Headlines for Tuesday, February 26, 2013
- Year: 2013
- Length: 5:36 minutes (5.12 MB)
- Format: MP3 Mono 44kHz 128Kbps (CBR)
Palestinian boy near death; UN calls for probe of Jaradat death; ceasefire breach not the first
One of two teenaged boys critically injured yesterday during clashes in the West Bank is reportedly near death today. According to the Palestine New Network, Odai Sarhan was shot in the head by Israeli troops. Violence erupted during a funeral march for Arafat Jaradat, the married father of two children with a third on the way. Jaradat died Saturday while in Israeli detention. The United Nations has called for an investigation into his death. Tensions in the region continue to escalate. The al-Aqsa Martyrs brigade has claimed responsibility for a cross-border rocket fired from Gaza this morning. While many media outlets called the rocket the first violation of a cease fire brokered last November, Palestinian health officials say Israel has violated the cease fire nearly 100 times. Last month, Hamas spokesperson Ahad al-Ghusain addressed the issue.
“These violations are continuous, they actually injured many people and sometimes they killed some Palestinian people.”
Eight more Palestinians detained in Israeli jails have joined ongoing hunger strikes. According to prisoner advocates, they join Samer al Issawi and three others who have been on prolonged hunger strikes protesting their imprisonment.
Nigerian university closed after troops kill two students protesting campus living conditions
A state university in central Nigeria is closed today, after military forces shot dead three students during a protest yesterday. Sam Olukoya reports from Lagos.
Hospital sources said nine other students sustained gunshot wounds during the demonstration against poor living conditions at the Nasarawa State University in Keffi. The students had barricaded a highway to protest lack of water and electricity on their campus when armed soldiers moved in to quell the rally. Nigerian human rights groups condemned the use of excessive force to repress a peaceful protest by unarmed students. The human rights groups also called for an investigation into the circumstances surrounding the deployment of armed soldiers. Following the shootings, the state government ordered the university to shut down. The substandard living conditions on the campus reflect the state of facilities at government owned universities throughout Nigeria. Most of the country's public schools are also in poor condition due to wide spread corruption under which public funds meant to maintain facilities end up in private pockets. Sam Olukoya, FSRN, Lagos.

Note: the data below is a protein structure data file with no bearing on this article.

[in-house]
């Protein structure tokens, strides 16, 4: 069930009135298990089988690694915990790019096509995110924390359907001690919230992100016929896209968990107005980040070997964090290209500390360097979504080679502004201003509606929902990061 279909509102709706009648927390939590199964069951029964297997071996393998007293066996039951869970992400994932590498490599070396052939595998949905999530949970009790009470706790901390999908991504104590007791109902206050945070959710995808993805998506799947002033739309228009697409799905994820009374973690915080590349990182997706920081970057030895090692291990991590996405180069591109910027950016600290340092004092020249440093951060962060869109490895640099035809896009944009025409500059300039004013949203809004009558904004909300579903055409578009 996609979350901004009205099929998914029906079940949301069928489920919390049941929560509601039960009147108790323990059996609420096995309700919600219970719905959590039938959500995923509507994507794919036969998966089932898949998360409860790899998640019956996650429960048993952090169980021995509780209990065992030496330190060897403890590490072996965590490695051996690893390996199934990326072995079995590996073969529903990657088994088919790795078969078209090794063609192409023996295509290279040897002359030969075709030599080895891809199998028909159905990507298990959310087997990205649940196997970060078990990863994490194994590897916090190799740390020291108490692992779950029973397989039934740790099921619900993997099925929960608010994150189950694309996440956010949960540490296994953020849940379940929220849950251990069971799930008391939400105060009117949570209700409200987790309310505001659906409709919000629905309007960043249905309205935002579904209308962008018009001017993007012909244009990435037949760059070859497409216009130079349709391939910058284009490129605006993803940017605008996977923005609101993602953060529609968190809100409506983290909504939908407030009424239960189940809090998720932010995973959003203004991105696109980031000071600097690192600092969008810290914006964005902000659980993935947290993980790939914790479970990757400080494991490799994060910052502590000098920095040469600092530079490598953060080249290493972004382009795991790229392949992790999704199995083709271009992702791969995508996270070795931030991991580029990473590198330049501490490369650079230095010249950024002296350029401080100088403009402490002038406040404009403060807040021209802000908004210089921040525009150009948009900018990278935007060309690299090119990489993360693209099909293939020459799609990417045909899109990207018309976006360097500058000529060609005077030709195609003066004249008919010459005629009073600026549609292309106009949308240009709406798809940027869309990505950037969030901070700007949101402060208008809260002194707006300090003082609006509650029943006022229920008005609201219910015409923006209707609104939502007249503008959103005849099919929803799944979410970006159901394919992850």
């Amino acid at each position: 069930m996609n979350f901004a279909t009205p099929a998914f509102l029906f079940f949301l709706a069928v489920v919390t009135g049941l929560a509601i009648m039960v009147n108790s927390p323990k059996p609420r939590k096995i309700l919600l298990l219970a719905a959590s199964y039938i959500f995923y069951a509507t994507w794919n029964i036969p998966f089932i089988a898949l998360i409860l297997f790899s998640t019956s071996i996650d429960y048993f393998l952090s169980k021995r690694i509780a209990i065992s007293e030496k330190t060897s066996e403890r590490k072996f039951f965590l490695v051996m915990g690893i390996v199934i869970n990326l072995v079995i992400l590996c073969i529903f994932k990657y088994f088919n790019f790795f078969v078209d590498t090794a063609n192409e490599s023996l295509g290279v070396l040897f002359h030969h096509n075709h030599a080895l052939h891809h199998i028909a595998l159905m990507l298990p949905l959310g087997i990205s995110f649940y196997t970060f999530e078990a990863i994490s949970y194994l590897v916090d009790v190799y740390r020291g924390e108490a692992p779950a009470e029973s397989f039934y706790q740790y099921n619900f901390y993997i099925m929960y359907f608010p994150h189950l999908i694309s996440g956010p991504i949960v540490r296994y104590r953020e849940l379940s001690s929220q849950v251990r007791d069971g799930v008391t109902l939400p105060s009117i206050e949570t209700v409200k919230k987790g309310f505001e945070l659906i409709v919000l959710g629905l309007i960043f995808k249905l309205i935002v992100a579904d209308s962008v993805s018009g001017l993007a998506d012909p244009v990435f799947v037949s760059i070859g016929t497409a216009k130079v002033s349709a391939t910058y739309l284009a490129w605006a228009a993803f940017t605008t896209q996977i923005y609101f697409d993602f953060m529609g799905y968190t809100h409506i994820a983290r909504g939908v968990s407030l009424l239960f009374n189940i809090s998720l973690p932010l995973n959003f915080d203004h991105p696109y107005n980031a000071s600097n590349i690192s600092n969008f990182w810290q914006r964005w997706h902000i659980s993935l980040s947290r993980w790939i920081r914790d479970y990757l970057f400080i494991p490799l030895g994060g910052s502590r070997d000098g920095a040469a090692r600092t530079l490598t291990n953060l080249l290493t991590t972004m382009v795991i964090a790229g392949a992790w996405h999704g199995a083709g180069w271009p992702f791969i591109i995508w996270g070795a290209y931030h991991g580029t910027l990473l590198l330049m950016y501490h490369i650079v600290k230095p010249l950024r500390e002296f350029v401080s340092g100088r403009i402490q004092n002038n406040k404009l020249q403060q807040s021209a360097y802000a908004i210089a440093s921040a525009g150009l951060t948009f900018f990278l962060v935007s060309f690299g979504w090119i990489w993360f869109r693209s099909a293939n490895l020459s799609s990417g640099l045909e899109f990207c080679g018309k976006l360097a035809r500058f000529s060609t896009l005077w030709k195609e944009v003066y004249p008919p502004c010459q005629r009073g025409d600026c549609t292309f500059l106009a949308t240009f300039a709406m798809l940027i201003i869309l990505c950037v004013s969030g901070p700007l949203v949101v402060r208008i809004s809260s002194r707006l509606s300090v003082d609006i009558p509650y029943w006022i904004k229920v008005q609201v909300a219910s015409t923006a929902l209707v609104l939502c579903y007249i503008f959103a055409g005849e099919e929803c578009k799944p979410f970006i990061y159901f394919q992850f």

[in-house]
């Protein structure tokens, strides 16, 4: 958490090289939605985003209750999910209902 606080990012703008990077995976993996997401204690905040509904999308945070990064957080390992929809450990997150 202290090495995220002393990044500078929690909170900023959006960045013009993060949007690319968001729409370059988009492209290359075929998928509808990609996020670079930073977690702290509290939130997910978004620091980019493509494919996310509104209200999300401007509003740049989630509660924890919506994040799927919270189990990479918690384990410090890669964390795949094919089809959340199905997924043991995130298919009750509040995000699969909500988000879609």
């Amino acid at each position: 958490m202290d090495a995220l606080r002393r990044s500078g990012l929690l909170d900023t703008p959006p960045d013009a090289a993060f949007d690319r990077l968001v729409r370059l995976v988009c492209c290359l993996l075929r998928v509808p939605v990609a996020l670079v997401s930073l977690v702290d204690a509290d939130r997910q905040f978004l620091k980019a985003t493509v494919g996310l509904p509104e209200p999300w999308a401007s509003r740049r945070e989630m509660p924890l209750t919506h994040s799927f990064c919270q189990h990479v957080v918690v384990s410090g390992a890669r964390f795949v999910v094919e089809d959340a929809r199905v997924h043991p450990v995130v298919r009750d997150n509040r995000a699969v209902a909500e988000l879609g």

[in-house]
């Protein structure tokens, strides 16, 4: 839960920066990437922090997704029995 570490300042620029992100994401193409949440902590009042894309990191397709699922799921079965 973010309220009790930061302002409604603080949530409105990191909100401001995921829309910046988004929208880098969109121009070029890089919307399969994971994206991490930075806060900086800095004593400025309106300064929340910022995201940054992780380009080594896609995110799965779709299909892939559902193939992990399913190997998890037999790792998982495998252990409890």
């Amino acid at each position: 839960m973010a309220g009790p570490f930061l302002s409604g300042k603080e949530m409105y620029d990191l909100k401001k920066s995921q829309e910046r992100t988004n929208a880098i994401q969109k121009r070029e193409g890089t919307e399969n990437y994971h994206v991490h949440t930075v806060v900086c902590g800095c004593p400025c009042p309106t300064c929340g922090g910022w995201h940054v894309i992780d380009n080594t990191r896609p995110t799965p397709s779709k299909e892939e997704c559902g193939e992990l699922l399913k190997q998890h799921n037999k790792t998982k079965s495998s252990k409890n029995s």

Colombia miners in 3rd week of strike at one of world’s largest open pit coal mines
Coal miners in Colombia are in the third week of a strike. About 5,000 workers at an enormous open-pit coal mine called Cerrejon are calling for higher wages and better health care. The site is owned by a joint venture of mining giants Anglo-American, BHP Billington and Xtrata. Union Health Secretary Jose Brito told Al Jazeera that at least 700 workers at the mine suffer from serious work related illnesses.
“Workers are paying a very high price and we demand the company conforms to the international regulations.”
But company officials say that the incidence of work related illness at Cerrejon is lower than at any other mine company. Public protests last week in poverty stricken La Guajira department, where Cerrejon is located, slammed both the company and the local government; the former for not paying its fair share of taxes and the latter for misappropriating those taxes they do receive. Talks stalled last week. Negotiators are now discussing a framework to restart mediation.
Trayvon Martin killed one year ago; FL task force recommends updates to Stand Your Ground
Today marks one year since unarmed Trayvon Martin was shot by a neighborhood watch volunteer while walking home from a market in Sanford, Florida. George Zimmerman faces second degree murder charges in the case, and pleaded not guilty on the basis of Florida's controversial "Stand Your Ground" gun Law. His trial is expected to begin in June. The law allows individuals to use deadly force in self-defense. Following Martin's death, a state task force reviewed the law. On Friday they released their report, which says the law should not be overturned. But the panel did recommend that the law be updated to limit the role of neighborhood watch members to observing events, and not intervening. Martin's parents will attend a candle-light vigil in his memory in New York City this evening.
Dozens of Republicans sign an amicus brief in support of gay marriage
A slew of Republicans have signed a friend-of-the-court legal brief that argues gay couples have the right to marry. The brief will be filed this week at the US Supreme Court in support of a case that seeks to overturn California's ban on gay marriage. The signatures include influential conservatives, some of whom served in former President George W. Bush's administration. Among them are former NJ Governor Christine Todd Whitman, former Prop 8 supporter and California gubernatorial candidate Meg Whitman and two Republican members of Congress, Florida's Ileana Ros-Lehtinen and Richard Hanna of New York. The High Court will hear the Prop 8 challenge in March, along with a challenge to the 1996 federal Defense of Marriage Act.
Filibuster ended; Chuck Hagel expected to win Senate approval as chief of US military
And eighteen Republicans crossed the aisle today and voted to end the Senate filibuster blocking a vote on President Obama's nominee for Pentagon chief. A former Republican Senator from Nebraska, Chuck Hagel is expected to win the nomination in a vote full Senate vote late this afternoon.